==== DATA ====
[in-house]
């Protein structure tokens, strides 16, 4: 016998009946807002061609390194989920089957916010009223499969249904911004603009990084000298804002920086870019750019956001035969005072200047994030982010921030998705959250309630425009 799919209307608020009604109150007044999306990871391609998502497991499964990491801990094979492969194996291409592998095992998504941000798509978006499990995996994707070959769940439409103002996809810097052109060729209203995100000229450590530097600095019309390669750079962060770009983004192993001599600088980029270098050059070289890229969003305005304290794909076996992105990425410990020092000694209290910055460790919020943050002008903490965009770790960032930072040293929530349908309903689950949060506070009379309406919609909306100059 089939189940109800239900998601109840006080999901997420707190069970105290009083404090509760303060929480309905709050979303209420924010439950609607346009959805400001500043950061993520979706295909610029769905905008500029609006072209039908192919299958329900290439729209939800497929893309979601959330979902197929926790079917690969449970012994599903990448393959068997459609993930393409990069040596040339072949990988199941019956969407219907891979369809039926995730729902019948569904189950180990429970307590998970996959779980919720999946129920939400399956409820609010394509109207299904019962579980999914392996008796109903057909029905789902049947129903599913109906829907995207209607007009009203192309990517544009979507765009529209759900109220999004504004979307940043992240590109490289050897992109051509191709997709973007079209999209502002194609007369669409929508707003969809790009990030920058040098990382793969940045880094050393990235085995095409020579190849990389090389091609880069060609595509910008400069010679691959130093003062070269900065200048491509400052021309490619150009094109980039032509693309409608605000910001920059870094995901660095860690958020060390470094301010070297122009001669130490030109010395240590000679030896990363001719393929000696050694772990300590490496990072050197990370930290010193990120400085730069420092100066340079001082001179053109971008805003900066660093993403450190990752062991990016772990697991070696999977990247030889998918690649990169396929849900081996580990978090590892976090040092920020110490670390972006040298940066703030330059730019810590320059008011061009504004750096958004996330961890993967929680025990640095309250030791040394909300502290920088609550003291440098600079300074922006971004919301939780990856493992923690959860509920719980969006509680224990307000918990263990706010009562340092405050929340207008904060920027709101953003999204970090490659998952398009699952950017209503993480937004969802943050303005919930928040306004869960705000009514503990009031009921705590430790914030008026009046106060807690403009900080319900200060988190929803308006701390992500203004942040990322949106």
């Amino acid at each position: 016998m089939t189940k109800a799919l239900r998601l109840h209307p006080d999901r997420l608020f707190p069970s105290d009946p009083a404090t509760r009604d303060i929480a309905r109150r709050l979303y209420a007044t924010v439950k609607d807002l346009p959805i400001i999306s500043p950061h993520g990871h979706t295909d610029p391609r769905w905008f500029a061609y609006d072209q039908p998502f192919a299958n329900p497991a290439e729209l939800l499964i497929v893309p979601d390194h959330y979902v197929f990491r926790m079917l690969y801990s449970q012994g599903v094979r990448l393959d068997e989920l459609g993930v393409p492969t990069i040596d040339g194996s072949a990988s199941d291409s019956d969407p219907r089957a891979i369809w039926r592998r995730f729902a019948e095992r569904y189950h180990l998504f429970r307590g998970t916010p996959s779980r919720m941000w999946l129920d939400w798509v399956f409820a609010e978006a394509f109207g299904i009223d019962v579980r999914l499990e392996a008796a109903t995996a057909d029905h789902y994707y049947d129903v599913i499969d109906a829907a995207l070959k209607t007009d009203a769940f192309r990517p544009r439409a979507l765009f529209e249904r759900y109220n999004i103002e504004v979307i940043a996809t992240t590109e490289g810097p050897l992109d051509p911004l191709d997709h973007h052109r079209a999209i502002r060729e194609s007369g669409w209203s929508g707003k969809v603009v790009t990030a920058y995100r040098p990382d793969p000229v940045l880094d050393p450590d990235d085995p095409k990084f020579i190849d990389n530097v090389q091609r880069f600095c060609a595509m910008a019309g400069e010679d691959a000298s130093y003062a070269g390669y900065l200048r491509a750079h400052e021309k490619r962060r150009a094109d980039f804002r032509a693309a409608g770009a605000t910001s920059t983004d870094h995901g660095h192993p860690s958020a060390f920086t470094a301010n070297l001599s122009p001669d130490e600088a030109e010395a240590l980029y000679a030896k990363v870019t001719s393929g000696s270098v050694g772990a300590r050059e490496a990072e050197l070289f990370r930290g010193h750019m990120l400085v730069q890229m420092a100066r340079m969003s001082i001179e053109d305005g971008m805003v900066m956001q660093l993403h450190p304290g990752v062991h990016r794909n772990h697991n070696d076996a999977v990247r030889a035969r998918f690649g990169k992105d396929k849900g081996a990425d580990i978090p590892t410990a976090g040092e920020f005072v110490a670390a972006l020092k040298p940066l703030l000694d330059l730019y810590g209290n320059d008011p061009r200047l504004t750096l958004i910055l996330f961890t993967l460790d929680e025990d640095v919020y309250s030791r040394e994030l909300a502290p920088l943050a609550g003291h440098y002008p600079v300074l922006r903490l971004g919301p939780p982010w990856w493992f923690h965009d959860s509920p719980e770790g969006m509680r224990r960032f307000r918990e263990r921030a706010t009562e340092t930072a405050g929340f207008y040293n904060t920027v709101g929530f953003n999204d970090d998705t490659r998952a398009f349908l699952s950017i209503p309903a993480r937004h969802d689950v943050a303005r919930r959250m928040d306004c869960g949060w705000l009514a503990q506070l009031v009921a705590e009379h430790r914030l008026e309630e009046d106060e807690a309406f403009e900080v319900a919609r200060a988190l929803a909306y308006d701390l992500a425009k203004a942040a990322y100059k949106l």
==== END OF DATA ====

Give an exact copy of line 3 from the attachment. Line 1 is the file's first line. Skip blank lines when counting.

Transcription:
């Amino acid at each position: 016998m089939t189940k109800a799919l239900r998601l109840h209307p006080d999901r997420l608020f707190p069970s105290d009946p009083a404090t509760r009604d303060i929480a309905r109150r709050l979303y209420a007044t924010v439950k609607d807002l346009p959805i400001i999306s500043p950061h993520g990871h979706t295909d610029p391609r769905w905008f500029a061609y609006d072209q039908p998502f192919a299958n329900p497991a290439e729209l939800l499964i497929v893309p979601d390194h959330y979902v197929f990491r926790m079917l690969y801990s449970q012994g599903v094979r990448l393959d068997e989920l459609g993930v393409p492969t990069i040596d040339g194996s072949a990988s199941d291409s019956d969407p219907r089957a891979i369809w039926r592998r995730f729902a019948e095992r569904y189950h180990l998504f429970r307590g998970t916010p996959s779980r919720m941000w999946l129920d939400w798509v399956f409820a609010e978006a394509f109207g299904i009223d019962v579980r999914l499990e392996a008796a109903t995996a057909d029905h789902y994707y049947d129903v599913i499969d109906a829907a995207l070959k209607t007009d009203a769940f192309r990517p544009r439409a979507l765009f529209e249904r759900y109220n999004i103002e504004v979307i940043a996809t992240t590109e490289g810097p050897l992109d051509p911004l191709d997709h973007h052109r079209a999209i502002r060729e194609s007369g669409w209203s929508g707003k969809v603009v790009t990030a920058y995100r040098p990382d793969p000229v940045l880094d050393p450590d990235d085995p095409k990084f020579i190849d990389n530097v090389q091609r880069f600095c060609a595509m910008a019309g400069e010679d691959a000298s130093y003062a070269g390669y900065l200048r491509a750079h400052e021309k490619r962060r150009a094109d980039f804002r032509a693309a409608g770009a605000t910001s920059t983004d870094h995901g660095h192993p860690s958020a060390f920086t470094a301010n070297l001599s122009p001669d130490e600088a030109e010395a240590l980029y000679a030896k990363v870019t001719s393929g000696s270098v050694g772990a300590r050059e490496a990072e050197l070289f990370r930290g010193h750019m990120l400085v730069q890229m420092a100066r340079m969003s001082i001179e053109d305005g971008m805003v900066m956001q660093l993403h450190p304290g990752v062991h990016r794909n772990h697991n070696d076996a999977v990247r030889a035969r998918f690649g990169k992105d396929k849900g081996a990425d580990i978090p590892t410990a976090g040092e920020f005072v110490a670390a972006l020092k040298p940066l703030l000694d330059l730019y810590g209290n320059d008011p061009r200047l504004t750096l958004i910055l996330f961890t993967l460790d929680e025990d640095v919020y309250s030791r040394e994030l909300a502290p920088l943050a609550g003291h440098y002008p600079v300074l922006r903490l971004g919301p939780p982010w990856w493992f923690h965009d959860s509920p719980e770790g969006m509680r224990r960032f307000r918990e263990r921030a706010t009562e340092t930072a405050g929340f207008y040293n904060t920027v709101g929530f953003n999204d970090d998705t490659r998952a398009f349908l699952s950017i209503p309903a993480r937004h969802d689950v943050a303005r919930r959250m928040d306004c869960g949060w705000l009514a503990q506070l009031v009921a705590e009379h430790r914030l008026e309630e009046d106060e807690a309406f403009e900080v319900a919609r200060a988190l929803a909306y308006d701390l992500a425009k203004a942040a990322y100059k949106l």